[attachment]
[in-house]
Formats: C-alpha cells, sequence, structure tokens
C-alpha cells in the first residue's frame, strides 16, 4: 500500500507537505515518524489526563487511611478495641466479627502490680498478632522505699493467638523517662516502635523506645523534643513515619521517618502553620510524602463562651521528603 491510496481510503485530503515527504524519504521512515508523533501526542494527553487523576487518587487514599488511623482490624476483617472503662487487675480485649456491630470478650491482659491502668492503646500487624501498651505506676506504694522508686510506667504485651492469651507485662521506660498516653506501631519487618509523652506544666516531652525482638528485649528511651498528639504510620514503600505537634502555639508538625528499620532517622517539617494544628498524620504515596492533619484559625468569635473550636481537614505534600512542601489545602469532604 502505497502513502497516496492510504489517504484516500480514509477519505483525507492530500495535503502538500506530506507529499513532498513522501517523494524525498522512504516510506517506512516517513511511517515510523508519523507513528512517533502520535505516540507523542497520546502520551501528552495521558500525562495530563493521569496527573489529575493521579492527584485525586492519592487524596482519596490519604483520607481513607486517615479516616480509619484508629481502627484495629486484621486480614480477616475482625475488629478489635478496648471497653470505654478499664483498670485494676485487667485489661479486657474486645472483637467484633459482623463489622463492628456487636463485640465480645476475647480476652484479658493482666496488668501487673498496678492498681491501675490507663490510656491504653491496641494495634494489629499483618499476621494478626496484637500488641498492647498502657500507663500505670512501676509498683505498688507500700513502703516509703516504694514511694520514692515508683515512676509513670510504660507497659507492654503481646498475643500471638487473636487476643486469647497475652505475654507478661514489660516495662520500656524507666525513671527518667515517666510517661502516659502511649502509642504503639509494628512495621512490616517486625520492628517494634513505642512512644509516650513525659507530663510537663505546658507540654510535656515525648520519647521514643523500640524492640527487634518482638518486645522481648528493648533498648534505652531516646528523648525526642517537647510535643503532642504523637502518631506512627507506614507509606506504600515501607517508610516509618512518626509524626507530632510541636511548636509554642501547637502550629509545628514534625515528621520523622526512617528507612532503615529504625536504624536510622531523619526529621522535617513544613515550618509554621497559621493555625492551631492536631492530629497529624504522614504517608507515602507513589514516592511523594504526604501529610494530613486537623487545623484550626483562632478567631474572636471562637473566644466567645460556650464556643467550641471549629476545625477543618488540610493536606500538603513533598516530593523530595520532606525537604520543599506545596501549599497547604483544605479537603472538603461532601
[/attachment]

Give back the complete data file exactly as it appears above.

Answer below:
[in-house]
Formats: C-alpha cells, sequence, structure tokens
C-alpha cells in the first residue's frame, strides 16, 4: 500500500507537505515518524489526563487511611478495641466479627502490680498478632522505699493467638523517662516502635523506645523534643513515619521517618502553620510524602463562651521528603 491510496481510503485530503515527504524519504521512515508523533501526542494527553487523576487518587487514599488511623482490624476483617472503662487487675480485649456491630470478650491482659491502668492503646500487624501498651505506676506504694522508686510506667504485651492469651507485662521506660498516653506501631519487618509523652506544666516531652525482638528485649528511651498528639504510620514503600505537634502555639508538625528499620532517622517539617494544628498524620504515596492533619484559625468569635473550636481537614505534600512542601489545602469532604 502505497502513502497516496492510504489517504484516500480514509477519505483525507492530500495535503502538500506530506507529499513532498513522501517523494524525498522512504516510506517506512516517513511511517515510523508519523507513528512517533502520535505516540507523542497520546502520551501528552495521558500525562495530563493521569496527573489529575493521579492527584485525586492519592487524596482519596490519604483520607481513607486517615479516616480509619484508629481502627484495629486484621486480614480477616475482625475488629478489635478496648471497653470505654478499664483498670485494676485487667485489661479486657474486645472483637467484633459482623463489622463492628456487636463485640465480645476475647480476652484479658493482666496488668501487673498496678492498681491501675490507663490510656491504653491496641494495634494489629499483618499476621494478626496484637500488641498492647498502657500507663500505670512501676509498683505498688507500700513502703516509703516504694514511694520514692515508683515512676509513670510504660507497659507492654503481646498475643500471638487473636487476643486469647497475652505475654507478661514489660516495662520500656524507666525513671527518667515517666510517661502516659502511649502509642504503639509494628512495621512490616517486625520492628517494634513505642512512644509516650513525659507530663510537663505546658507540654510535656515525648520519647521514643523500640524492640527487634518482638518486645522481648528493648533498648534505652531516646528523648525526642517537647510535643503532642504523637502518631506512627507506614507509606506504600515501607517508610516509618512518626509524626507530632510541636511548636509554642501547637502550629509545628514534625515528621520523622526512617528507612532503615529504625536504624536510622531523619526529621522535617513544613515550618509554621497559621493555625492551631492536631492530629497529624504522614504517608507515602507513589514516592511523594504526604501529610494530613486537623487545623484550626483562632478567631474572636471562637473566644466567645460556650464556643467550641471549629476545625477543618488540610493536606500538603513533598516530593523530595520532606525537604520543599506545596501549599497547604483544605479537603472538603461532601